Gun Sign Posted By 57,000 Businesses Makes People Lose Their Minds
There are some topics that split our country down the middle. So, when one of those topics, where people have trouble agreeing, ends up on a sign that 57,000 businesses within the United States have posted, it causes some people to lose their minds.
Guns in America is a topic that’s hotly debated. There is not a simple “for” or “against” when it comes to guns. Even those who are “against” might believe certain professions should continue to have them while those who are “for” might feel there are some instances where it’s inappropriate to have a gun.
That brings us to the sign in question. Even some of those who claim to be for the Second Amendment and the exercise of those rights, they still might not be comfortable to sit down next to an armed stranger out in public. Then, there are those of us who see this sign and applaud it as we have our own firearm holstered on our bodies but out of sight.
Yes, we are talking about “Guns Welcome” signs. According to The Washington Times, an estimated 57,000 business have popped up within the United States which have posted “Guns Welcome” or similar signs on their front doors. Of course, there are those who applaud such sentiments, but not everyone likes that idea.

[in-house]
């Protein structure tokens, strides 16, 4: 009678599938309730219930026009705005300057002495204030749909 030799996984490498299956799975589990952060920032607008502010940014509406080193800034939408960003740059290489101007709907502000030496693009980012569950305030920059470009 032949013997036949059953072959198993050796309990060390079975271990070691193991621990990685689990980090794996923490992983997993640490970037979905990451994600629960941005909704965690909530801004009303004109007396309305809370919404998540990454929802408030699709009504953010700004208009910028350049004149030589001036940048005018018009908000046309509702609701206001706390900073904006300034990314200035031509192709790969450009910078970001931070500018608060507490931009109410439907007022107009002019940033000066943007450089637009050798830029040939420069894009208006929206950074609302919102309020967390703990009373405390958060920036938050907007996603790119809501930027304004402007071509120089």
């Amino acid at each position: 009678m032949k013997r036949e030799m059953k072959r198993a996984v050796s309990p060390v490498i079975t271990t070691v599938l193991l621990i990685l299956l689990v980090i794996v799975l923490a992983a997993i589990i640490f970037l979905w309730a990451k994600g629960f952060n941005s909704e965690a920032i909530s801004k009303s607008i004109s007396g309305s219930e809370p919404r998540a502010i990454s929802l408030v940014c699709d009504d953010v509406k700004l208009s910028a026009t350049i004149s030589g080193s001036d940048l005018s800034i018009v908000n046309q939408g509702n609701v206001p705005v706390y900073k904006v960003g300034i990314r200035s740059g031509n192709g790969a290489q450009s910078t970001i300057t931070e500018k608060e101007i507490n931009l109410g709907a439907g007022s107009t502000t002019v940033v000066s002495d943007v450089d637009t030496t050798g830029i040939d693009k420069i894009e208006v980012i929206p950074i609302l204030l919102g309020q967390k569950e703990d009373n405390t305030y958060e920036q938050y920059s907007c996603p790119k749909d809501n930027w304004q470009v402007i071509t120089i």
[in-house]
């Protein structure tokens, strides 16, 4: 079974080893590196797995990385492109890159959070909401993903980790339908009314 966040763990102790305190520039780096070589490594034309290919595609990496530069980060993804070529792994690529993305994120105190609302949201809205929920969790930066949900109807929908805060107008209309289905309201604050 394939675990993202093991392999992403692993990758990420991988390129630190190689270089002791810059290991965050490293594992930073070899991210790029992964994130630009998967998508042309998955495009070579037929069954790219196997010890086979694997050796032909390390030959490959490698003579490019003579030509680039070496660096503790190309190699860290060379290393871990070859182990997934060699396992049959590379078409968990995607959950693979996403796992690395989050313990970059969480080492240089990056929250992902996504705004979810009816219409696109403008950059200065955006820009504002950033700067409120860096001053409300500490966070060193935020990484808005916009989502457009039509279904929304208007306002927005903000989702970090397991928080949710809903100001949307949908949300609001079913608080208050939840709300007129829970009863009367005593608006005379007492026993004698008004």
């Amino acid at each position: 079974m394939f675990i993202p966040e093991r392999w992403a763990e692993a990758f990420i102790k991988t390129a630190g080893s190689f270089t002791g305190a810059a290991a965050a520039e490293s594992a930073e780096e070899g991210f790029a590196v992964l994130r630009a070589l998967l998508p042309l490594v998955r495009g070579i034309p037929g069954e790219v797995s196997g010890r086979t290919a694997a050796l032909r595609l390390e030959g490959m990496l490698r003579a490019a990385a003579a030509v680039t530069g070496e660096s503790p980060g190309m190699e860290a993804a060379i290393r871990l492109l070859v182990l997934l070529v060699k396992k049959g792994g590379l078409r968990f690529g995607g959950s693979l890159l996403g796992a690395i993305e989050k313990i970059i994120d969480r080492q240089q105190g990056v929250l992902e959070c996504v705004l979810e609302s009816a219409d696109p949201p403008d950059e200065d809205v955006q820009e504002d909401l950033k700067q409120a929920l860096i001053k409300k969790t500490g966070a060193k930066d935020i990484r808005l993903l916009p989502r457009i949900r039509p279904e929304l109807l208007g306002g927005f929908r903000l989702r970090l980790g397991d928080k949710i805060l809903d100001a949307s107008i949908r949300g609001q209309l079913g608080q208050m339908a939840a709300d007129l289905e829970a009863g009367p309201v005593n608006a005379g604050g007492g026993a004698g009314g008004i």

In contrast, when it comes to countering such signs, gun control groups, like Moms Demand Action, have only persuaded a little over a handful of major chain businesses to ban guns from their premises in recent years, including Target, Chipotle, Jack in the Box, Starbucks, Chili’s, and Sonic.
Depending on where you live, the “guns welcome” sign likely doesn’t even matter since such a sign isn’t required. Rather, state law is what effects whether a gun is welcome in an establishment that hasn’t banned them from their premises, whether they have a sign indicating guns are “allowed” or not.
Most states across the nation allow citizens to freely carry, with the exception of Maine, North Dakota, and Illinois — who completely ban guns in restaurants or in any establishment that receives more than half its profits from alcohol.
The state of Georgia, however, has extremely lenient laws, allowing firearms into bars and restaurants. The law, which was signed by Governor Nathan Deal, was one of the most comprehensive pro-gun bills in the country at the time it was passed.